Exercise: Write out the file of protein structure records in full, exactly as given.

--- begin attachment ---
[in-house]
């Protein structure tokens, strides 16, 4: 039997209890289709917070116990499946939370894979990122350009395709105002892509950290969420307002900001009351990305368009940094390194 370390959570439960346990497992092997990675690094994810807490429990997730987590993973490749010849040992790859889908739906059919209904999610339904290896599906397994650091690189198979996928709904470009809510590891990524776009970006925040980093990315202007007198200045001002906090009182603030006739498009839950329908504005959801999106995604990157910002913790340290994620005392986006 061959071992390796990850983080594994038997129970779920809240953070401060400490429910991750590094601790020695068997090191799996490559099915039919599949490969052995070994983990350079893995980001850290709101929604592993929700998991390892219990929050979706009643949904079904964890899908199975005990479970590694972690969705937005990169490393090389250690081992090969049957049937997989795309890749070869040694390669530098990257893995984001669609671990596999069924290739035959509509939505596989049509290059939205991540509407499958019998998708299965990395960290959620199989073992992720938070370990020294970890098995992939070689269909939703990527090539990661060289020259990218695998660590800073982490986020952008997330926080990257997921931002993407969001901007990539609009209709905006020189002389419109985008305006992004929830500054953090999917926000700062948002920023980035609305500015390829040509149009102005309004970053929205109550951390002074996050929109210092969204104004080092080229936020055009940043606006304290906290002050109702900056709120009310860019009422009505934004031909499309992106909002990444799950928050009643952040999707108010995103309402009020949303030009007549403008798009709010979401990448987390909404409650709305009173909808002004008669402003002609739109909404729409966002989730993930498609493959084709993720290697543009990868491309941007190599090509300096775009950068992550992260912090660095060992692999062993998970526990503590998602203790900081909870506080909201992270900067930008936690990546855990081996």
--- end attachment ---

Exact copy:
[in-house]
């Protein structure tokens, strides 16, 4: 039997209890289709917070116990499946939370894979990122350009395709105002892509950290969420307002900001009351990305368009940094390194 370390959570439960346990497992092997990675690094994810807490429990997730987590993973490749010849040992790859889908739906059919209904999610339904290896599906397994650091690189198979996928709904470009809510590891990524776009970006925040980093990315202007007198200045001002906090009182603030006739498009839950329908504005959801999106995604990157910002913790340290994620005392986006 061959071992390796990850983080594994038997129970779920809240953070401060400490429910991750590094601790020695068997090191799996490559099915039919599949490969052995070994983990350079893995980001850290709101929604592993929700998991390892219990929050979706009643949904079904964890899908199975005990479970590694972690969705937005990169490393090389250690081992090969049957049937997989795309890749070869040694390669530098990257893995984001669609671990596999069924290739035959509509939505596989049509290059939205991540509407499958019998998708299965990395960290959620199989073992992720938070370990020294970890098995992939070689269909939703990527090539990661060289020259990218695998660590800073982490986020952008997330926080990257997921931002993407969001901007990539609009209709905006020189002389419109985008305006992004929830500054953090999917926000700062948002920023980035609305500015390829040509149009102005309004970053929205109550951390002074996050929109210092969204104004080092080229936020055009940043606006304290906290002050109702900056709120009310860019009422009505934004031909499309992106909002990444799950928050009643952040999707108010995103309402009020949303030009007549403008798009709010979401990448987390909404409650709305009173909808002004008669402003002609739109909404729409966002989730993930498609493959084709993720290697543009990868491309941007190599090509300096775009950068992550992260912090660095060992692999062993998970526990503590998602203790900081909870506080909201992270900067930008936690990546855990081996």